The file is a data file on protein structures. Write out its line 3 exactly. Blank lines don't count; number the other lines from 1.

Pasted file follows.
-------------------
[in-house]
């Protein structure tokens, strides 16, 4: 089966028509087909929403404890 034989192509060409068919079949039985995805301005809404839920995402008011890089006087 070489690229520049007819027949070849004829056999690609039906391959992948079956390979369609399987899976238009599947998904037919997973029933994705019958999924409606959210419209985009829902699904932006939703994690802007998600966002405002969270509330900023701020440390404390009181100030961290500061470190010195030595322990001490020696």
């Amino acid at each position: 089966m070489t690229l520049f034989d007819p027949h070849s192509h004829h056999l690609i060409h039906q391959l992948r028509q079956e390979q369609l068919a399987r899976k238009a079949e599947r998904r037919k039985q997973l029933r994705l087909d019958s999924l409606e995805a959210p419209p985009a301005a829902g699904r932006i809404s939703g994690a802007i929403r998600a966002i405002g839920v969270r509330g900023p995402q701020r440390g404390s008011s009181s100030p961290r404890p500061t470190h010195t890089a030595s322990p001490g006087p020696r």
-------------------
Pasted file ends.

């Amino acid at each position: 089966m070489t690229l520049f034989d007819p027949h070849s192509h004829h056999l690609i060409h039906q391959l992948r028509q079956e390979q369609l068919a399987r899976k238009a079949e599947r998904r037919k039985q997973l029933r994705l087909d019958s999924l409606e995805a959210p419209p985009a301005a829902g699904r932006i809404s939703g994690a802007i929403r998600a966002i405002g839920v969270r509330g900023p995402q701020r440390g404390s008011s009181s100030p961290r404890p500061t470190h010195t890089a030595s322990p001490g006087p020696r």